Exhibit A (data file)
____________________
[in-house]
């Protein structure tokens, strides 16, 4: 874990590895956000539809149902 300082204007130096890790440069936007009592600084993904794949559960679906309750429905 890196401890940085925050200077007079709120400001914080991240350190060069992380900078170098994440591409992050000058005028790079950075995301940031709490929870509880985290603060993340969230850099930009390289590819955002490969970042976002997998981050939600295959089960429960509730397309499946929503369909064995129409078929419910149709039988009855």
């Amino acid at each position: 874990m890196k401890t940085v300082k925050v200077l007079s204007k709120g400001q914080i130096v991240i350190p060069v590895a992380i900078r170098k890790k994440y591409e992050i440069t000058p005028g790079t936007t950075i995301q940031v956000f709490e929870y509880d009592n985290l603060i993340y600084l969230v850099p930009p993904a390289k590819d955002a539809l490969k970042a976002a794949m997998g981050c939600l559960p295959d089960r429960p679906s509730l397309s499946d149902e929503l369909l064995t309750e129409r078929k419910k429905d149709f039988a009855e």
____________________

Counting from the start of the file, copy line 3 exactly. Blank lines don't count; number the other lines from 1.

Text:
């Amino acid at each position: 874990m890196k401890t940085v300082k925050v200077l007079s204007k709120g400001q914080i130096v991240i350190p060069v590895a992380i900078r170098k890790k994440y591409e992050i440069t000058p005028g790079t936007t950075i995301q940031v956000f709490e929870y509880d009592n985290l603060i993340y600084l969230v850099p930009p993904a390289k590819d955002a539809l490969k970042a976002a794949m997998g981050c939600l559960p295959d089960r429960p679906s509730l397309s499946d149902e929503l369909l064995t309750e129409r078929k419910k429905d149709f039988a009855e």